Snappy Salads, a Dallas-based concept that was founded in 2006, recently opened its fourth restaurant in Richardson, Texas.
Founder Chris Dahlander’s latest unit emphasizes sustainability, as do the other locations. The restaurants, except for one mall location, are distinctive for their communal tables made from recycled wood.
A fifth unit is also planned for suburban Southlake, Texas. Dahlander says Snappy Salads’ expansion is deliberate. “In terms of growth,” he said, “slow and steady wins the race — if there even is a race.”
After a tour of the new Richardson restaurant, Dahlander answered questions from Nation’s Restaurant News via email.
What does this fourth unit signal in the evolution of Snappy Salads?
It is a culmination of all the things I have learned from the other locations — some intentional and some forced. The open kitchen is probably the biggest change from the first store. I am very proud of the fact that we grill our all-naturaland antibiotic- and hormone-free steak in front of our guests, make our soup each day in a big pot from scratch, and sauté line-caught Sockeye salmon and such to order. The guest is blown away when they see all of this going on in front of them. They don't expect all of this cooking from a "salad" restaurant.
How big is the restaurant and how does it compare with earlier incarnations?
This is the largest footprint to date, although our Southlake location will be slightly bigger. Instead of expanding the kitchen, we've simply added more seats in the dining room to accommodate our guests. Even with our long gathering tables, it can get really tight during certain times of the day.
Where have you beefed up the focus on sustainability?
I am proud of the fact that this concept was built on a foundation of environmental awareness and sustainability. It is part of our culture and we will continue to do our best and to encourage others to limit the impact we are making on the environment. More than just biodegradable takeout containers and utensils, we recycle CFLs [compact fluorescent lamps] and batteries for guests at no charge, our countertops are made locally with recycled beer and wine bottles and porcelain, the tables were salvaged from a beer distribution warehouse built in Fort Worth in the 1920s, and our dining area is lit using less than 300 watts of energy.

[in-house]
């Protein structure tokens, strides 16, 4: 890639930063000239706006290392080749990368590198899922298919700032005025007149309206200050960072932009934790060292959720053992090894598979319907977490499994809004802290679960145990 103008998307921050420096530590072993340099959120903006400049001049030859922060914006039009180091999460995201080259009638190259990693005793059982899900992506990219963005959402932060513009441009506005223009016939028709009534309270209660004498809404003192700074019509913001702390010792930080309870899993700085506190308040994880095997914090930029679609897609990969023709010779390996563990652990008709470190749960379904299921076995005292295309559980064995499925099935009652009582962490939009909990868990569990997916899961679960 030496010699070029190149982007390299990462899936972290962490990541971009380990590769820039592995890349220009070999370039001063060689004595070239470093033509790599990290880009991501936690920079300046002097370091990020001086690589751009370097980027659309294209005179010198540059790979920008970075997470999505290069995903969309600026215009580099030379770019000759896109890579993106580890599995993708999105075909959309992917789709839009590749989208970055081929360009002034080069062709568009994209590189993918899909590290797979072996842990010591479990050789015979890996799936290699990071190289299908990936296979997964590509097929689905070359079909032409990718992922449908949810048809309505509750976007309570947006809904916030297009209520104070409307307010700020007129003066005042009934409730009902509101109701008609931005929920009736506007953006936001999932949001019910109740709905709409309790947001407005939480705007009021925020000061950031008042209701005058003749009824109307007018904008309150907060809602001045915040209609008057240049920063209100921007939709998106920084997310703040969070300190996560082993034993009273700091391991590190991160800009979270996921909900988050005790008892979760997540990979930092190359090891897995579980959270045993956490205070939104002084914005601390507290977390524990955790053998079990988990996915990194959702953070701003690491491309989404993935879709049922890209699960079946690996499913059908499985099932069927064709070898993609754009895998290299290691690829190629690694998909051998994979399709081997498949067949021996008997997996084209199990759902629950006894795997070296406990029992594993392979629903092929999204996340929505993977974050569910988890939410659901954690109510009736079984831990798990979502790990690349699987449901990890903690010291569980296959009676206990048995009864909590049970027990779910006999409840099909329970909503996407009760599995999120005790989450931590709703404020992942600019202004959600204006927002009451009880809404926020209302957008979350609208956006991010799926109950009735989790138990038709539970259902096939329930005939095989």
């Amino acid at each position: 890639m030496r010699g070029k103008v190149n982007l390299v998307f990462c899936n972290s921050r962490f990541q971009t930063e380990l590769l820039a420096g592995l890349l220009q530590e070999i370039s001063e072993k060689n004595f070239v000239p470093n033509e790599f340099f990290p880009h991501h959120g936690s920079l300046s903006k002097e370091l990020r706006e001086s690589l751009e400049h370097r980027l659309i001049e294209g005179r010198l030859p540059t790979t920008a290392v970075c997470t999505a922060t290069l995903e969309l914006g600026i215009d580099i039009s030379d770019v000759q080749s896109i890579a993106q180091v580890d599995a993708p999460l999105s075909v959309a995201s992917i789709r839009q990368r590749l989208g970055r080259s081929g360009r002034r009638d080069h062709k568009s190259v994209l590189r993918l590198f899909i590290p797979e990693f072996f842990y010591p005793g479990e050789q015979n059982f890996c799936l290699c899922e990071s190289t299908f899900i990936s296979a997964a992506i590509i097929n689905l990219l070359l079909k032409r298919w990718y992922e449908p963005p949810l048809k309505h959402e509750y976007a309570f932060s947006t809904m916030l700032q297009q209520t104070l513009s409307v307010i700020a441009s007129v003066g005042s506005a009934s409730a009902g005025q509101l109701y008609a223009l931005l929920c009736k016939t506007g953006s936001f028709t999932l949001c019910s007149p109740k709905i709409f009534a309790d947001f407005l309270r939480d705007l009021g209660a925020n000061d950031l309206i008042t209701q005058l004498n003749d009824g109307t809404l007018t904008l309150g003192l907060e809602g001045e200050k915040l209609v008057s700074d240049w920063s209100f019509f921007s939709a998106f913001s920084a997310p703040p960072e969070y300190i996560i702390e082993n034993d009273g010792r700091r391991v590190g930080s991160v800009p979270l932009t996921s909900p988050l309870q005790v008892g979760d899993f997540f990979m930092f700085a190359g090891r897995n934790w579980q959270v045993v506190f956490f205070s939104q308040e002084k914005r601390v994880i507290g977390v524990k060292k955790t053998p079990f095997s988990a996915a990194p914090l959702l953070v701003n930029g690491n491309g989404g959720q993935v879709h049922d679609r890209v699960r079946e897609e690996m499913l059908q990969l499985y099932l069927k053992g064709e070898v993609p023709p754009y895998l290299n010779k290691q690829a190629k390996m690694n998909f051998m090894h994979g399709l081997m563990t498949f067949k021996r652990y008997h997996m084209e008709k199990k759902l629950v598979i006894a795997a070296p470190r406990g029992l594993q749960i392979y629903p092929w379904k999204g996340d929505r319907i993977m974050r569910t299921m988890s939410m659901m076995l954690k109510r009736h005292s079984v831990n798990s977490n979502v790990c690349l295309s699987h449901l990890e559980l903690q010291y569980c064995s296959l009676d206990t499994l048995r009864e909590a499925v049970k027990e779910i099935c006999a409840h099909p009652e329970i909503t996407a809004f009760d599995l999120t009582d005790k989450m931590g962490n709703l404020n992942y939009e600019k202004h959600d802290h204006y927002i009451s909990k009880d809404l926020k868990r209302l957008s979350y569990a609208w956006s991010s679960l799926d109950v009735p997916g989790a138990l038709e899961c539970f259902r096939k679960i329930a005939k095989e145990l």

And for the menu?
We've brought in more organic and humanely raised food products, pressured our landlords to set up recycling programs and encourage our guests to take their salads away in our reusable bags. It is an all-out effort that encompasses every aspect of the organization.
Standing out in a growing segment
The salad segment is expanding. How does Snappy Salads’ positioning give it strength?
It's exciting to see other concepts doing well. I'm a firm believer that we are eating too much of the wrong foods because there haven't been any options out there. Everything in moderation, but let's be honest, obesity is a real problem, and that's why we are going to be the beneficiaries of people that have reached their tipping point.
You also plan to add beer and wine for the first time at the Richardson unit.
We will begin selling beer and wine at the Richardson location as soon as the paperwork gets through a lengthy approval process. We're going to keep the selection to two beers and two wines that have stories that complement our reason for existing.
And how will those be served?
We will be serving our beer and wine in recycled wine and beer glasses. Wine bottles for beer glasses and beer bottles for wine glasses.
What is the check average?
Our guests are not afraid to spend money on our salads because they know that we are trading them for a high-quality salad served in a friendly environment with friendly and helpful team members. A Half Snap (half-sized salad) with a protein and a drink comes out to $12.
What percentage of customers choose menu salads versus creating their own?
Each location has a different mix and is more a function of how long they've been around then anything else. I will say that, anecdotally, women are more likely to create their own salad than men on their first visit.